Ashley Walters is making another name for himself. The So Solid Crew man who spent time in jail for possessing a firearm is on the up…
Asher D's involvement in So Solid – the collective of south Londoners who literally shot their way to fame in the late 1990s through both their music and off-stage antics – had already added ample notoriety to his name by the time he was incarcerated in 2002.
Yet scratching beneath the surface, it soon becomes clear the ‘badboy from the streets’ label does not really fit the 24-year-old entertainer. Although he grew up on a notoriously tough Peckham housing estate, Ashley had a theatrical training at the top London drama school Sylvia Young’s – past pupils include Denise Van Outen and Billie Piper.
He has been acting since the age of four, starring in roles on everything from Grange Hill to The Bill, and has graced the stage of the National Theatre on more than one occasion.
So are there two Ashley Walters? “Growing up I didn’t see it like that…“ he states plainly. “I was just trying to balance the two worlds of doing Sylvia Young’s and growing up in Peckham. But when I look back, yeah, I think I was leading a double life.”
Since his release from prison, Ashley has been less spook and more mainstream in his approach to living. He is a father of three who clearly realised it was time to grow up.
“A lot of the stuff I was involved in and doing had to stop ASAP! And in the past four years it's really turned around.” he states.
It is hard to disagree, with the fruits of his new labour all too evident around town. Tube stations have recently been emblazoned with the image of his bare chest as the marketing for his latest film, Life’n’Lyrics, went into overdrive. Although the movie has not received the critical acclaim of his previous cinematic offering, 2004’s Bullet Boy, it has certainly raised the profile of the actor.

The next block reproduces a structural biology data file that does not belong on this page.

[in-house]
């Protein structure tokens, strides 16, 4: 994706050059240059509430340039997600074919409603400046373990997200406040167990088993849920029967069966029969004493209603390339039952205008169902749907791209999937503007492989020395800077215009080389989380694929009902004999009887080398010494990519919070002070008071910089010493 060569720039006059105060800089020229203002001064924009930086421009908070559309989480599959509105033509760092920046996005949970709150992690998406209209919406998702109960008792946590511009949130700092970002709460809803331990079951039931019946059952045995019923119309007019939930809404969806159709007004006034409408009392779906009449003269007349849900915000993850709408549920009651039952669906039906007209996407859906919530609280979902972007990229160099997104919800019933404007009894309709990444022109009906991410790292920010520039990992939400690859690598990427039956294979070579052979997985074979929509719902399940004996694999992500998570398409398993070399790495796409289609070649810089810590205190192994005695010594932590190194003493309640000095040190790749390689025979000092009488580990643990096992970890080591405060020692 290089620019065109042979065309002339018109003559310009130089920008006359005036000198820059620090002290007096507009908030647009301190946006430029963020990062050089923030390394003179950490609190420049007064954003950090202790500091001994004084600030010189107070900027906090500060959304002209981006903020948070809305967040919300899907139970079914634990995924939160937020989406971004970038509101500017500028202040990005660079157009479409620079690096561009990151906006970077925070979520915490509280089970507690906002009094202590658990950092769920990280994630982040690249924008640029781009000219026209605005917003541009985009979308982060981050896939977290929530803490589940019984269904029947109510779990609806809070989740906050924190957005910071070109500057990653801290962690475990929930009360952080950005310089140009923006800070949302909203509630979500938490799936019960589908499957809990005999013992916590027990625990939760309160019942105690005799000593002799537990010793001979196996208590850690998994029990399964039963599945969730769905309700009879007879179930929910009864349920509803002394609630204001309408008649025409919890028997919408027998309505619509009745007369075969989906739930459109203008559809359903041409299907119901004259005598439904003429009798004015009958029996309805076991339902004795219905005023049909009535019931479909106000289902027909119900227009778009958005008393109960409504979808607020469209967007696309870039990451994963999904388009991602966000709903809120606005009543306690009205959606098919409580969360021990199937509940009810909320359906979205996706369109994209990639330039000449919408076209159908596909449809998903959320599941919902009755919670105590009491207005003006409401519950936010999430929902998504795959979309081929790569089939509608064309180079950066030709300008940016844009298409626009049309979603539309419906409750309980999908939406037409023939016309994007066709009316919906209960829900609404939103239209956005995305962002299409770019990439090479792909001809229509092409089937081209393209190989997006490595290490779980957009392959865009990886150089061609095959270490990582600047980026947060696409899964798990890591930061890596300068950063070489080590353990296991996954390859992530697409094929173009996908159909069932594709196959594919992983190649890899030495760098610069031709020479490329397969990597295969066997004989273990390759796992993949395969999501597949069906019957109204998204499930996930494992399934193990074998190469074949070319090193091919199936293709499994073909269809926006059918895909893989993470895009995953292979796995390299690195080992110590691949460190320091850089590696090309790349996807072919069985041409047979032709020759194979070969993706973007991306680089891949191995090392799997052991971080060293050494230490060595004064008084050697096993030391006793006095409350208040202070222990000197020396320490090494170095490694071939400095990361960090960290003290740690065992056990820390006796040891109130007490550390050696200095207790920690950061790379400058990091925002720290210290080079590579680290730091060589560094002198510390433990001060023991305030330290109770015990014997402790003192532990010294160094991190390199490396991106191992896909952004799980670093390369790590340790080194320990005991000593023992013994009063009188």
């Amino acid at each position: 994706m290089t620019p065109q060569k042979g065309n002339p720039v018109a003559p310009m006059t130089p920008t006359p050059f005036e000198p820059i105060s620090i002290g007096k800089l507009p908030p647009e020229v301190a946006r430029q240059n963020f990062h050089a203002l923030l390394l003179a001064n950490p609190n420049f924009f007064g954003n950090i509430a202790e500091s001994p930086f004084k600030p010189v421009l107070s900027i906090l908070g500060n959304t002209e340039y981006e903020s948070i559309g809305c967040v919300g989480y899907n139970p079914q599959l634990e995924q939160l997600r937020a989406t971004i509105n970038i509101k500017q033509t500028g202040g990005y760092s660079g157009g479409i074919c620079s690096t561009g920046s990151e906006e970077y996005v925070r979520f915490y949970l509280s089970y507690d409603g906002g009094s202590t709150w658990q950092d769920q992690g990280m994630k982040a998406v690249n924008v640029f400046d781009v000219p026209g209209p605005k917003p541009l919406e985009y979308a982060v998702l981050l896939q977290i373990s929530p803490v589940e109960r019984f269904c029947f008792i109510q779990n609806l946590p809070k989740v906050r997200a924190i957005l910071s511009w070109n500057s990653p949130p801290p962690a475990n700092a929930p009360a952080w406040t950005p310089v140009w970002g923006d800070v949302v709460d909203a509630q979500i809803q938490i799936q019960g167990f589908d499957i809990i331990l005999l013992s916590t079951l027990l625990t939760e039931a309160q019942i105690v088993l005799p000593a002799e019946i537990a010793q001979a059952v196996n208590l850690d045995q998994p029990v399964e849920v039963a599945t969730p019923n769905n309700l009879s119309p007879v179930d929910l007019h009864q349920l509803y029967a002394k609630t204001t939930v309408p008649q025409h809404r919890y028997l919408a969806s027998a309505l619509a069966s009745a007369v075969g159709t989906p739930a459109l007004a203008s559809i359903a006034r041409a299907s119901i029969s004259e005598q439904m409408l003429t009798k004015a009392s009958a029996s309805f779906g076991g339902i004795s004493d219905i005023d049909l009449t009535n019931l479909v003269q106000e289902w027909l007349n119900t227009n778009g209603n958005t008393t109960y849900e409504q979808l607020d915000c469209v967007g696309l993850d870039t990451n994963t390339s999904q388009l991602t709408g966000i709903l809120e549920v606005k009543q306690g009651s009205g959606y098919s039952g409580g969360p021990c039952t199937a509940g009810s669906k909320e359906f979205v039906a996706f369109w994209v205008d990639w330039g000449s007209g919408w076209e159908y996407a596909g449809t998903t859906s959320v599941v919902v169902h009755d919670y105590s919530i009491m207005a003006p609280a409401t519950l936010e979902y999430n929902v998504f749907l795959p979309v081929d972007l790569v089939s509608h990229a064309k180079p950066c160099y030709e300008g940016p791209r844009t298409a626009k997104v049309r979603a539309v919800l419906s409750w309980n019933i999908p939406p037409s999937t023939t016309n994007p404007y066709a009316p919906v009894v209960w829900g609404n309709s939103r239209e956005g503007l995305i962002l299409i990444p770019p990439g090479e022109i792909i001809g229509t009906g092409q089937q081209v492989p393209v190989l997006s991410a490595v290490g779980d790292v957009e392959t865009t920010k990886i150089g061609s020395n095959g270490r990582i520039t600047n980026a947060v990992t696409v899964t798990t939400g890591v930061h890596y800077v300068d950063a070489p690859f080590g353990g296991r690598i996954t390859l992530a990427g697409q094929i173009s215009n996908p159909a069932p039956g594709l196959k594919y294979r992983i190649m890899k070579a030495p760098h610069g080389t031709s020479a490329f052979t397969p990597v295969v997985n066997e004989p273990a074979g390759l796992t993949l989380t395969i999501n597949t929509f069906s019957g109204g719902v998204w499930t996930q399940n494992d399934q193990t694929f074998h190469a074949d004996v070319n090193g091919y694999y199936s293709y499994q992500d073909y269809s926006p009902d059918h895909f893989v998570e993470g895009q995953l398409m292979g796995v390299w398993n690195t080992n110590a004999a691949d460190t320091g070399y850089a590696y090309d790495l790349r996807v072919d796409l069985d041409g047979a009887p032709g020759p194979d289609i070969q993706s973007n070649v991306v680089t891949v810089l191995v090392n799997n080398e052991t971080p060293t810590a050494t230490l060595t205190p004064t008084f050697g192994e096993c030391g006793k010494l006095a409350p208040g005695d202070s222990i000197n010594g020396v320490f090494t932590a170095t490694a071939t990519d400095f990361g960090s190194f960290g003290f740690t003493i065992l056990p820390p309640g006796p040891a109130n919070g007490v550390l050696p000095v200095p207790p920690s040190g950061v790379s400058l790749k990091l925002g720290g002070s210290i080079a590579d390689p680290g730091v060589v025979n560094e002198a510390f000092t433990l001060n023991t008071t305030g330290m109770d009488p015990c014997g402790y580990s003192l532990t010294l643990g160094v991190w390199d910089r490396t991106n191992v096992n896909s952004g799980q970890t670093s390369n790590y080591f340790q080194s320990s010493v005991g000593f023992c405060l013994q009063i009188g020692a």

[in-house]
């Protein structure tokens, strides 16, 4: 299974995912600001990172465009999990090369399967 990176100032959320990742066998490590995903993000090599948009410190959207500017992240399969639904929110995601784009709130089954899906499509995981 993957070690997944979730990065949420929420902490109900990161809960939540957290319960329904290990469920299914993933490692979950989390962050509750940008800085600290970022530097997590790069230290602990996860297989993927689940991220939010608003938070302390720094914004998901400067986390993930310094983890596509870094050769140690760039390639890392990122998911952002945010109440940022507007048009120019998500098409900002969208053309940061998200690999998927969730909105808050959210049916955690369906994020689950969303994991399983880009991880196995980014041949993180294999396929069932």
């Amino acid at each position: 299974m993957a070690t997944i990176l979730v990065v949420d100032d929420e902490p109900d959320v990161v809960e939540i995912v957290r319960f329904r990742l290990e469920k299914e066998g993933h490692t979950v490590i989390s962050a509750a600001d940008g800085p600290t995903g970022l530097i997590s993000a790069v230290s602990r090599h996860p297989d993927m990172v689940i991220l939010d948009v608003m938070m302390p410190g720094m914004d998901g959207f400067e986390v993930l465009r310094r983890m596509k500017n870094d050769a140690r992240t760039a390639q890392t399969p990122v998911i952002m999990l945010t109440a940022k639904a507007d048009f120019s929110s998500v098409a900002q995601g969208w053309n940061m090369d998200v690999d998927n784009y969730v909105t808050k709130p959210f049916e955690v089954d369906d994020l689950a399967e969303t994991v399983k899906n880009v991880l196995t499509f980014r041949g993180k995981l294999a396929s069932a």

And last week saw the release of a first solo album. Three years in the making, it draws on a diverse range of musical influences.
“It’s so many different things…I grew up playing jazz and classical piano, and so we fused some hip hop and grime and a lot of what’s on the street at the moment with this. It’s a new sound that’s come out of it.”
The album, entitled ‘In Memory of a Streetfighter’, is dedicated to an important figure in Ashley’s life.
“That was my dad’s nickname – street fighter” he reveals. “He passed away in the middle of last year so the name was a way of me giving him something back.”
Although the pair were never particularly close, Ashley says he grew to admire his dad as he began to realise certain truths about his life – including his nickname.
“Obviously people are going to assume it's about street fighting, which he did and it’s partly why he got his name, but it meant a lot more that that,” he explains.
“It’s about being a survivor and battling to overcome a lot of the negative things that come your way. And I think everyone’s got a street fighter in them.”
Bringing up three kids before you’ve even passed the age of 25, as Ashley has, must be keeping those battling qualities alive and kicking in the Walters family?
“It’s tough” he responds. “It’s another job. Every father and every mother is constantly learning. All this talk of being ready and planning a baby… it's just talk really. You can never be ready.”
He had his first child at 17, and despite the variety of pressures since, is still together with the mother of his children.
“It’s definitely been tough to maintain that relationship over the years” he states.
“Half the time I haven’t really been there so it’s essentially been long-distance. But she always gave me the space to go and establish myself.”
This is now reaping the rewards for Walters.